If you receive an unexpected knock on the door in the middle of the night, don't open your house to the stranger.

That's the advice of police after at least two instances of suspicious late-night doorknocks in the Auckland suburb of Beach Haven.

Two residents have shared their experience of being targeted by a sinister scam involving a woman who knocks on a door in the early morning claiming she needs help as accomplices lurk nearby.

Senior Constable Paul Donaldson, the acting sergeant at Glenfield Station, told the Herald that anyone had the right to knock on someone's door: "It's a common-law right for any citizen to knock on anybody's front door, regardless of the time, unless they have been trespassed from that property."


He advised that "if someone is knocking on your door at that time in the morning and you're not expecting it, try and see, without turning on the lights, who is at the door, without going to the door".

"Speak to them through a side window and say 'what do you want' and qualify their intent."

Police recommend people don't open their doors to strangers, but call the police and tell them to wait outside until help arrives. Photo / File
Police recommend people don't open their doors to strangers, but call the police and tell them to wait outside until help arrives. Photo / File

Donaldson advised anyone believing that a visitor had a genuine need to tell them to wait on the doorstep and call police.

"Don't put yourself at any risk of going out there and getting involved in potentially a scheme that will see you a victim of their ill-intent," he said.

Police recommend people follow this advice to keep their homes secure and suggested remembering these key points:

• Don't open the door to strangers. Install a peephole in your door. If you don't know someone, keep the door closed.

• Have a phone by your bed.

• Arrange with a neighbour to phone or visit you if your curtains are still drawn after a certain time in the morning.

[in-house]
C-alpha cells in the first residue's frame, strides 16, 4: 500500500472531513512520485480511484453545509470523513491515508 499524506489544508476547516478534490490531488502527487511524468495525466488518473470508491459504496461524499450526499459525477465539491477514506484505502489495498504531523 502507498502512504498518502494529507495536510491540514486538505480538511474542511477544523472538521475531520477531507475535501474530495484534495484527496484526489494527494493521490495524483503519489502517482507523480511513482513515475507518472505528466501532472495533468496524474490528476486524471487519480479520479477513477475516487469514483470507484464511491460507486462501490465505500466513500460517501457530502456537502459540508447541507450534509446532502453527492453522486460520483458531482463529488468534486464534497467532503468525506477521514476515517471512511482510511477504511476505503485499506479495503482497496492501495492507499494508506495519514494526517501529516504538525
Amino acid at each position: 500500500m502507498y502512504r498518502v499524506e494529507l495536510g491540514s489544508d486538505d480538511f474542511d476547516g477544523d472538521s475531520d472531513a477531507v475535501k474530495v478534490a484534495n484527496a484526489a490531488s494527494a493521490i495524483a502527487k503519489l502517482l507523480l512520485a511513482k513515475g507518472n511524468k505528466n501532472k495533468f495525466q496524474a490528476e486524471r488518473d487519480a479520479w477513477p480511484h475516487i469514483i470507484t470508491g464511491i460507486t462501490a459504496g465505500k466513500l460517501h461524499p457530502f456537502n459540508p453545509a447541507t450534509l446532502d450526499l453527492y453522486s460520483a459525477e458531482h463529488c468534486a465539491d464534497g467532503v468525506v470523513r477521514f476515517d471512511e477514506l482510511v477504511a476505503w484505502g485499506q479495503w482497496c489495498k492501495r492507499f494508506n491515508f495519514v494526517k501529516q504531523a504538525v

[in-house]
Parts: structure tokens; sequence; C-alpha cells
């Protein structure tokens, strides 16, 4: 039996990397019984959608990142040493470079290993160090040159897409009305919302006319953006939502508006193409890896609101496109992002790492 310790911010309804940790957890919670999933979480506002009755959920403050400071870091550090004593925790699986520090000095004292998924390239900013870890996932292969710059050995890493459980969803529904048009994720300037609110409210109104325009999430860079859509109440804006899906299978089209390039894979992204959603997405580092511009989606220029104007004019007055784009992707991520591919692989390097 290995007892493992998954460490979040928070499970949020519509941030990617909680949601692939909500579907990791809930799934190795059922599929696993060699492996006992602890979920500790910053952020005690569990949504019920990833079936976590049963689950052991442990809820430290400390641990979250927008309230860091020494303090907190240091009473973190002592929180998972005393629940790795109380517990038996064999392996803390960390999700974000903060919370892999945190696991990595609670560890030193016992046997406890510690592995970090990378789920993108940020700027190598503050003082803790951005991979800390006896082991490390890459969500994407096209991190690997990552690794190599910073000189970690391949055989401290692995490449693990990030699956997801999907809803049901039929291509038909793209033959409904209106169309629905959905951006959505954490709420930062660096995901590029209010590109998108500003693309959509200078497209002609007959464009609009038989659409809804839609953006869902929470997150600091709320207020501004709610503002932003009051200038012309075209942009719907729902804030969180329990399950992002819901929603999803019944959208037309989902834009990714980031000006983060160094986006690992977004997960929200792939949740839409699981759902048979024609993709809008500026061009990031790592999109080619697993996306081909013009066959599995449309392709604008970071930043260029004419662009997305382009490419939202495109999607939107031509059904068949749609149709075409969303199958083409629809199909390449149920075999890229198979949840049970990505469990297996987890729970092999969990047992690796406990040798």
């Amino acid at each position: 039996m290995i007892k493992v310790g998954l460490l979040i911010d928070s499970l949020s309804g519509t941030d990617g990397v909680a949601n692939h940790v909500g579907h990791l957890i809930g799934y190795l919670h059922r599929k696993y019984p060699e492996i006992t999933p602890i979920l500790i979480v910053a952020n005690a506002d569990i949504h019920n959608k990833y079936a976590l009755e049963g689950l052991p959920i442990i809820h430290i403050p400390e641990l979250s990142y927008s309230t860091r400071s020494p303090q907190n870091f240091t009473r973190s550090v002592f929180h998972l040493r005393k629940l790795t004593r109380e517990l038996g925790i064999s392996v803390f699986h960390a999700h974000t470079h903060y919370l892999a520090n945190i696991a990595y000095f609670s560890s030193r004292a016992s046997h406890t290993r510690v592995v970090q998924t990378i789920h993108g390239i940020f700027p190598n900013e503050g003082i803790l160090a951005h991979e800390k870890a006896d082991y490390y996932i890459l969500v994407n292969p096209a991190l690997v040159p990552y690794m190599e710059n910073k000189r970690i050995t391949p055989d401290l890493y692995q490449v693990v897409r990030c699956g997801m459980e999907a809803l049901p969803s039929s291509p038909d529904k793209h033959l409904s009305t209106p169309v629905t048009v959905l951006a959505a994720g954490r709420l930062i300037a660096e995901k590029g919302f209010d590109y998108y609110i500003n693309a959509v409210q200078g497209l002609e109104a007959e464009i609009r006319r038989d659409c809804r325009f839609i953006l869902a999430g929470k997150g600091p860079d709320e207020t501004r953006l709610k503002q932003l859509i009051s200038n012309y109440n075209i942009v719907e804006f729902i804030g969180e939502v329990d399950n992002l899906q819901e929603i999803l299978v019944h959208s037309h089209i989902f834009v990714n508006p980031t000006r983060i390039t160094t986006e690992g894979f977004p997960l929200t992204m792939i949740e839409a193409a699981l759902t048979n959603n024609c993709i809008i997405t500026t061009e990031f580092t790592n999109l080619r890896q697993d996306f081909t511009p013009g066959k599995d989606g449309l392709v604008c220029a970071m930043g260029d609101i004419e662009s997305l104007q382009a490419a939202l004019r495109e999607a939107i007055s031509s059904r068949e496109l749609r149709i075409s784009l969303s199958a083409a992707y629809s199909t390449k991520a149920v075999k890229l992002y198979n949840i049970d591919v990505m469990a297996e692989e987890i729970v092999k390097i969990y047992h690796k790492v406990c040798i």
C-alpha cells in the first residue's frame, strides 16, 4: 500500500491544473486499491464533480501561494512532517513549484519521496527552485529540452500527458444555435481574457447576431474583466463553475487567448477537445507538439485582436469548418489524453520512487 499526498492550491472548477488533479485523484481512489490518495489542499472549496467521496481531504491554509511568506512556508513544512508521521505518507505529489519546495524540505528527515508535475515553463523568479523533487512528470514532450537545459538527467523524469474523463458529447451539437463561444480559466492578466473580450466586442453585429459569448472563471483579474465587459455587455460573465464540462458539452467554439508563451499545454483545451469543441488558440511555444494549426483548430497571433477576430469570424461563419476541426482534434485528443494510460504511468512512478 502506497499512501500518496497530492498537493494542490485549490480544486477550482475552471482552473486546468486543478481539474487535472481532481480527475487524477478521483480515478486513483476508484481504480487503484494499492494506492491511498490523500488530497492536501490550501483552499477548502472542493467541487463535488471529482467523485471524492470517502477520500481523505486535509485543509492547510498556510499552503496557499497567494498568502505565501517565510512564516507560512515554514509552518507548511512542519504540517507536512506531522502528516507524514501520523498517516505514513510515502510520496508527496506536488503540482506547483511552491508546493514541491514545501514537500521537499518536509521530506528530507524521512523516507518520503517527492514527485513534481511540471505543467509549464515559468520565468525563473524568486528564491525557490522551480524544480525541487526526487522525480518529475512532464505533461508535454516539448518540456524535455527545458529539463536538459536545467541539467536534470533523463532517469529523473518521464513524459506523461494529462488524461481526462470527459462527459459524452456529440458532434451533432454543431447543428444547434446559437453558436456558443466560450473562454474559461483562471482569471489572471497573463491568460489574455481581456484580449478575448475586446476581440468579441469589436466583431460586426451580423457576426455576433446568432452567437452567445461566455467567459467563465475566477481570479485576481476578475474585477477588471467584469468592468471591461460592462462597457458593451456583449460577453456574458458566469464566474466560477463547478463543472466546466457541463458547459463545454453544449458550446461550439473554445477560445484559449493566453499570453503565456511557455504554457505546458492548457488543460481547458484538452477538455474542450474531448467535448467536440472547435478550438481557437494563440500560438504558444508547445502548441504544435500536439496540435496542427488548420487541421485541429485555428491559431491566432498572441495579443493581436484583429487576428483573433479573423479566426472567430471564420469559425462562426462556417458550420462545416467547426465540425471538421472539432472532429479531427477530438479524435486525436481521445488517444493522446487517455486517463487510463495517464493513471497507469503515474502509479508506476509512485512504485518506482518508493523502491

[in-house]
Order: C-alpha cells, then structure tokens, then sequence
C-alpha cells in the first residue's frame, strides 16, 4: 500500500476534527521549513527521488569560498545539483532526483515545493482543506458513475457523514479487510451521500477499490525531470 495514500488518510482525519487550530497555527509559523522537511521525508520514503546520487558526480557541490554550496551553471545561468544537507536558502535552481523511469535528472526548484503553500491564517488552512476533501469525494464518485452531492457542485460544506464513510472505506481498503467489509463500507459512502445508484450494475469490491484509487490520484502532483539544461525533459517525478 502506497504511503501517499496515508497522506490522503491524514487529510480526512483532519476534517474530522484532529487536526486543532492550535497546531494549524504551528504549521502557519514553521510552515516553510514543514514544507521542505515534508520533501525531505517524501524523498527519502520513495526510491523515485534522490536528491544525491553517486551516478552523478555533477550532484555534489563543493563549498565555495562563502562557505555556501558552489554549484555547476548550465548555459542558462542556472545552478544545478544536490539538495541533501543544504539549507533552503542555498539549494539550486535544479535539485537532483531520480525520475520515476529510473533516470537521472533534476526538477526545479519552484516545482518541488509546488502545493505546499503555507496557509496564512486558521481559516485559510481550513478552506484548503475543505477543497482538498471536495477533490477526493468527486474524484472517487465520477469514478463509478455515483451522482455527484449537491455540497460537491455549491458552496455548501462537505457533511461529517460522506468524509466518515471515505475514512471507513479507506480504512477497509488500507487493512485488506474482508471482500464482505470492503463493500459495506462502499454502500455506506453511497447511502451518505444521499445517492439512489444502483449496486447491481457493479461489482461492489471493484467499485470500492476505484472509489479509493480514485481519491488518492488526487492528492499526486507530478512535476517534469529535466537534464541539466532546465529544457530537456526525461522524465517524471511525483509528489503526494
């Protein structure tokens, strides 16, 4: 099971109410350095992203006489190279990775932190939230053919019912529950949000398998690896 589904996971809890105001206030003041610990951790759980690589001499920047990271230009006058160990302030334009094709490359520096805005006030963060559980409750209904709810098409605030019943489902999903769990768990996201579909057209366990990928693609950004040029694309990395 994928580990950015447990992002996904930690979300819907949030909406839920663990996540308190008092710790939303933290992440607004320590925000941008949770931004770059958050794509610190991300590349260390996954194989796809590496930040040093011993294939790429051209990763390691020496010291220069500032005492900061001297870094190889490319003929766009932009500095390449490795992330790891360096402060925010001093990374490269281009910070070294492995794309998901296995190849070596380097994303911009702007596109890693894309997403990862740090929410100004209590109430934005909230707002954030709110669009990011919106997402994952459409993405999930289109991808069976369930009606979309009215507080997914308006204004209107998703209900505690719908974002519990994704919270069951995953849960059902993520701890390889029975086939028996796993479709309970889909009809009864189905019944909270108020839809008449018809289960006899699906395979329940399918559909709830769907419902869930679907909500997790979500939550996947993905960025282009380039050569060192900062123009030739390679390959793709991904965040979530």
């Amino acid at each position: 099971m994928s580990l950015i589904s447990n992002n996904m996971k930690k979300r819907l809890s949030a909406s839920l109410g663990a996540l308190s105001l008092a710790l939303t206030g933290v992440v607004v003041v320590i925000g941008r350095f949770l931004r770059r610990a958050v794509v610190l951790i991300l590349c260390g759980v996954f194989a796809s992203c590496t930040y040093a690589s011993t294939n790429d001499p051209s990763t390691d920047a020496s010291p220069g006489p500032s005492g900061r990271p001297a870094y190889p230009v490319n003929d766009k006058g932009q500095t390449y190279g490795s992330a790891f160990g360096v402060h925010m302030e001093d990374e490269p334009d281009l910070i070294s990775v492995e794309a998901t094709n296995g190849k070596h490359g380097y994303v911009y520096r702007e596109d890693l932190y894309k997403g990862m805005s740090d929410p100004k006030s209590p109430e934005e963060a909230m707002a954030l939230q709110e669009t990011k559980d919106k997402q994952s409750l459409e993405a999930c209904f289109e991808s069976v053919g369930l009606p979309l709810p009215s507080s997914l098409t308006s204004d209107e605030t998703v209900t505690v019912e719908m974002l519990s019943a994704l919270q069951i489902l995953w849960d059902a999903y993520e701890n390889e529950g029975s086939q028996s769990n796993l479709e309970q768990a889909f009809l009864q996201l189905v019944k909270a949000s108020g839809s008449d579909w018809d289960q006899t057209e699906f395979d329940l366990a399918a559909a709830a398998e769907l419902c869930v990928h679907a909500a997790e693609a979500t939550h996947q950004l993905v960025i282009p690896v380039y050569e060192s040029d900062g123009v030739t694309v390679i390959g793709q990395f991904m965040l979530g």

• Never tell someone that you are alone in the house.

• Install a wide-angle door viewer so you can see who is at your door.

• Keep your doors and windows secure and close your curtains at night.

• Invest in good-quality, secure locks.

Mums' fears after suspicious knocks in middle of night

A woman told the Herald about the "scary" moment she opened her door to a woman claiming to be asking for help.

The Beach Haven resident said she received a knock on her front door in the early hours of a June morning and found a woman pleading for help, claiming she had been attacked by four men.

She said the situation was a "bit scary" but decided to investigate.

"I just opened the door halfway and then I said, 'What guys?' and she was mumbling something like 'they attacked me, they attacked me'."

"At that moment I heard voices and looked up at my driveway and I could see people, shadows of people because it was still dark."

The woman was scared, so closed the door and locked it straight away.

"Then I heard her saying 'see, I told you' to the people over there," she told the Herald.

"So I went to my sitting room and pulled the curtain and looked outside and instead of walking out of the driveway I saw her walking from the back of my driveway. So she probably went around the back of my driveway because my kids' rooms are around that side."

The woman spoke to the Herald after another mother-of-three from Beach Haven posted on a Facebook community group yesterday, urging others to look out for a woman who knocked on her door: "4am this morning we had a girl lightly knock three times at our door", she wrote.

"She said 'let me in, I need some help', she was very clearly not distressed. Normally I would but I've seen posts where there's a male waiting outside.

"Be warned, don't let her in. Called police straightaway who have come and are out looking. Not a nice thing to happen when you have three children in the house."

The woman told the Herald she was "just shattered" after the incident and described what happened during the chilling encounter.

"My front door has glass panels, I heard a faint knock after settling bubs, then I heard it again, so went to the other end of the house and there was no one at the front door," she said.

"I pulled the handle down to make sure it was locked, turned around to walk away and she knocked again, I turned back around and she was standing there."

The woman, whose three young children and husband were sleeping in the house, then confronted the visitor.

"I said to her 'what do you want?' She just said 'let me in, I need some help'. I yelled and told her I'm not letting you in, go away or I'll call the cops. She left fast."